City captain Vincent Kompany, who is of Congolese descent, took to Twitter to hit out at the abuse and sent a message to UEFA and the Russian government.


“Racist chants again in Moscow today.. We’ve all said enough. @UEFAcom, @GovernmentRF, CSKA, all eyes are on you now..”


UEFA has vowed to crack down harder on fans which continue to partake in racial abuse.


In May, the body’s executive committee ratified a 10-match minimum ban for racial abuse by players or officials.


At the time, UEFA General Secretary Gianni Infantino stated that the organization’s 53 members should adopt the same measures.


According to the new regulations, the first sanction for a club whose fans are found guilty of racist abuse will be a partial stadium closure.


If the abuse persists, then there will be a full stadium closure and a $65,000 fine handed out.


“An association should adopt the same or similar measures,” Infantino said in May.


“UEFA has always acted in a way to try to convince people rather than impose. I don’t think you measure the way of fighting against racism in one simple measure and sanction.”


In August, Polish club Legia Warsaw was fined $41,000 and ordered to close the north stand of its stadium following racist behavior by supporters during a Champions League second qualifying round tie.


UEFA has been heavily criticized in the past for the way it has punished those found guilty of racial abuse compared with other offenses.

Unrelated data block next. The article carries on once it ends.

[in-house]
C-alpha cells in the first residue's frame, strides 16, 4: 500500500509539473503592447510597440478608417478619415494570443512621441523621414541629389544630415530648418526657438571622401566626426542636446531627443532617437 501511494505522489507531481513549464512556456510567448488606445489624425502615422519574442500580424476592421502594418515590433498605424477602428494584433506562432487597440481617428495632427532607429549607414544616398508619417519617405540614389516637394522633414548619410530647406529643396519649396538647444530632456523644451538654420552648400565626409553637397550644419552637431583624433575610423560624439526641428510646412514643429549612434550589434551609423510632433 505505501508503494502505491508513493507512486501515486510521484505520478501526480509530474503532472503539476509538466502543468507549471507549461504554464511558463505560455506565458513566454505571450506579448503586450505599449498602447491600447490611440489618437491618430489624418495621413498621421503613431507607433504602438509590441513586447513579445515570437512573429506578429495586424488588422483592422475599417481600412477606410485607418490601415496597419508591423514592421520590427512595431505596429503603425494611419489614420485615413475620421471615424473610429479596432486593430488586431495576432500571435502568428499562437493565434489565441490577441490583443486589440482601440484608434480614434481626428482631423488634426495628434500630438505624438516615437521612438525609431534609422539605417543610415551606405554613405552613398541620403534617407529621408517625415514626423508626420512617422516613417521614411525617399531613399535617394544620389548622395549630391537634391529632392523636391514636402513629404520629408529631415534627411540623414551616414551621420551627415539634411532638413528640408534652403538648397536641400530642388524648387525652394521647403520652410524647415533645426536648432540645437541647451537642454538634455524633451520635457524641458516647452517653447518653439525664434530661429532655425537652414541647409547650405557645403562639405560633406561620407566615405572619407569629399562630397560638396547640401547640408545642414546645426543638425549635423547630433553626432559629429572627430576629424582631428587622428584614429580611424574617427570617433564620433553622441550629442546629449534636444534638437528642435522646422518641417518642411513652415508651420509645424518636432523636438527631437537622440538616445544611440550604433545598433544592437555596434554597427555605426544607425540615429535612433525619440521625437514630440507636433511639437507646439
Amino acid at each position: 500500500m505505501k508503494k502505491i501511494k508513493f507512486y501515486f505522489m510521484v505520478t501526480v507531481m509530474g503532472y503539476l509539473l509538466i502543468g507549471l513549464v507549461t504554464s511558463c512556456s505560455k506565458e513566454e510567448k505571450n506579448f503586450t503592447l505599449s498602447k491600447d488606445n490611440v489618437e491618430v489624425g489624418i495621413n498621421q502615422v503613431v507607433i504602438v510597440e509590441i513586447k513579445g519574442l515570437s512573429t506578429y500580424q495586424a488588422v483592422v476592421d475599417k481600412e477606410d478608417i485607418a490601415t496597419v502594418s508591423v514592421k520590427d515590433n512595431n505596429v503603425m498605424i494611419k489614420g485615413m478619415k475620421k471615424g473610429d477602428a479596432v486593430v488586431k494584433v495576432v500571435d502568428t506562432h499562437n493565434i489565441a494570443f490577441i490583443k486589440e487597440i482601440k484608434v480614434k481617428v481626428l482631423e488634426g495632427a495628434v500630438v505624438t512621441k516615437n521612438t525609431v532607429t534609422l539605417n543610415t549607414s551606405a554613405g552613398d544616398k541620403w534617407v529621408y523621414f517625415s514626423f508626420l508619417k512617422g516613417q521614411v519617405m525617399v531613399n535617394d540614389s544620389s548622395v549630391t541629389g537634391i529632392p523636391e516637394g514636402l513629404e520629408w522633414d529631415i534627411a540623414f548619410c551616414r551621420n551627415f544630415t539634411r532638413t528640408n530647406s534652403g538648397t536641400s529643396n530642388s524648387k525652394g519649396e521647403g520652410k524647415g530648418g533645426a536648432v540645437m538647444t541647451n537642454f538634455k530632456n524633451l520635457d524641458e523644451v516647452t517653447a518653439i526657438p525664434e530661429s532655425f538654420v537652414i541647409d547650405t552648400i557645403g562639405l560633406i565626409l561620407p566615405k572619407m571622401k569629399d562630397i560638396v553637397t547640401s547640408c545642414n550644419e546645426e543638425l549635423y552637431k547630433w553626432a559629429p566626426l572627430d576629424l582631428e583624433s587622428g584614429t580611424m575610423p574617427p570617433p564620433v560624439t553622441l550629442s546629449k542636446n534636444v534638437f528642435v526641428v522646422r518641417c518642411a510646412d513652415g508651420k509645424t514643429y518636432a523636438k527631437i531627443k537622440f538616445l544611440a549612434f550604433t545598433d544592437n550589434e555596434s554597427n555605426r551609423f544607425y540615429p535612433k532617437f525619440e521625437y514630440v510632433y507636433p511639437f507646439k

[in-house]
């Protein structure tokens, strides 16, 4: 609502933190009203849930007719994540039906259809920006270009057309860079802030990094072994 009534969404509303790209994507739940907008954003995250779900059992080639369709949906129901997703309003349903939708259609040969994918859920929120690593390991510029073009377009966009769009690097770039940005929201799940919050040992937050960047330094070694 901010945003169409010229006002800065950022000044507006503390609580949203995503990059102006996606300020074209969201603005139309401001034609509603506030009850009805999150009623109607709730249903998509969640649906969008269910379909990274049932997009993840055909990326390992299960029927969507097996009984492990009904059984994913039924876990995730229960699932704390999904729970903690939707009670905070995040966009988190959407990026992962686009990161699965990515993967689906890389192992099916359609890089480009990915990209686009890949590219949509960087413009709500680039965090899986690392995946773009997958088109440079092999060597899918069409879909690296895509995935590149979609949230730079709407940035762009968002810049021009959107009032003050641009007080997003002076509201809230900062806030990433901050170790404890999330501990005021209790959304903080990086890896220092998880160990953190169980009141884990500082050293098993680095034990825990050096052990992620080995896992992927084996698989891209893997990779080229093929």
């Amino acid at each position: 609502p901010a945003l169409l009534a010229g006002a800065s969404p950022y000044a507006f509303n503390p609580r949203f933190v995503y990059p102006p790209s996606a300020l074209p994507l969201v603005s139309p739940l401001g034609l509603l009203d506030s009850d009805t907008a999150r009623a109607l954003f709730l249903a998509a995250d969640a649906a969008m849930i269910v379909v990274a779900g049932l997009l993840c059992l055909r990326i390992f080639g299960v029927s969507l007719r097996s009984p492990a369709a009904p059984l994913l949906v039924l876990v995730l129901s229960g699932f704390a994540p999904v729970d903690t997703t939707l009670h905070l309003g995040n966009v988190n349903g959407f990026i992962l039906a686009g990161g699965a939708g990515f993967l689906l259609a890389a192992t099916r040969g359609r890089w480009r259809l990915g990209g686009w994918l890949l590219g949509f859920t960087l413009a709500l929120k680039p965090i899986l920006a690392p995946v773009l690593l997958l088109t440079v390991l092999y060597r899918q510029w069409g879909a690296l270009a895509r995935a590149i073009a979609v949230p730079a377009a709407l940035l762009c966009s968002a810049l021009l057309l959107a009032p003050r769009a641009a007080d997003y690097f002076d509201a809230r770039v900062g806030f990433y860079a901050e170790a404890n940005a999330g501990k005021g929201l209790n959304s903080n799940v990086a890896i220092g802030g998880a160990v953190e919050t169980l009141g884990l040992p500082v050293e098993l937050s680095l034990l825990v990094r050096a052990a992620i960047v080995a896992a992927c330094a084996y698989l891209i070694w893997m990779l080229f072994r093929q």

During Euro 2012, Denmark striker Nicklas Bendtner was handed a $125,800 fine for revealing a betting company’s logo on his underwear after lifting his shirt while celebrating a goal.


UEFA also handed out a larger fine to Chelsea following its semifinal defeat by Barcelona in 2009 after Didier Drogba confronted referee Tom Ovrebo after his failure to award the London club several penalties.


When it comes to punishment for racism, UEFA has imposed relatively small fines, which has left the governing body open to extreme criticism.


Back in 2002, the Slovakian Football Association was hit with a $29,000 fine after fans abused England duo Ashley Cole and Emile Heskey.

A year later, Cole, Heskey and Sol Campbell were abused while on England duty in Macedonia with the host FA being forced to pay a fine of $27,000.


In June 2007, the Football Association of Serbia was punished with a $27,000 fine after its fans racially abused England players during the Under-21 Championship Finals in Holland.


The Croatian FA was made to pay just $16,000 after its fans were found guilty of “displaying a racist banner and showing racist conduct” during the Euro 2008 quarterfinal tie with Turkey.


In 2011, Bulgaria’s FA was hit with a $54,000 fine after England’s Ashley Young, Ashley Cole and Theo Walcott were racially abused during a Euro 2012 qualifier in Sofia.


Porto was fined $27,000 after its fans racially abused Manchester City’s Mario Balotelli during a Europa League game last April.


That decision came a full six weeks after the incident and was then frowned upon further, after UEFA fined City $40,000 for coming out late ahead of the second-half of their last-16 Europa League game at Sporting Lisbon.


Both Russia ($39,000) and Spain ($26,000) were fined at Euro 2012 following problems of racism, but neither country was hit as hard in the pocket as Denmark striker Bendtner.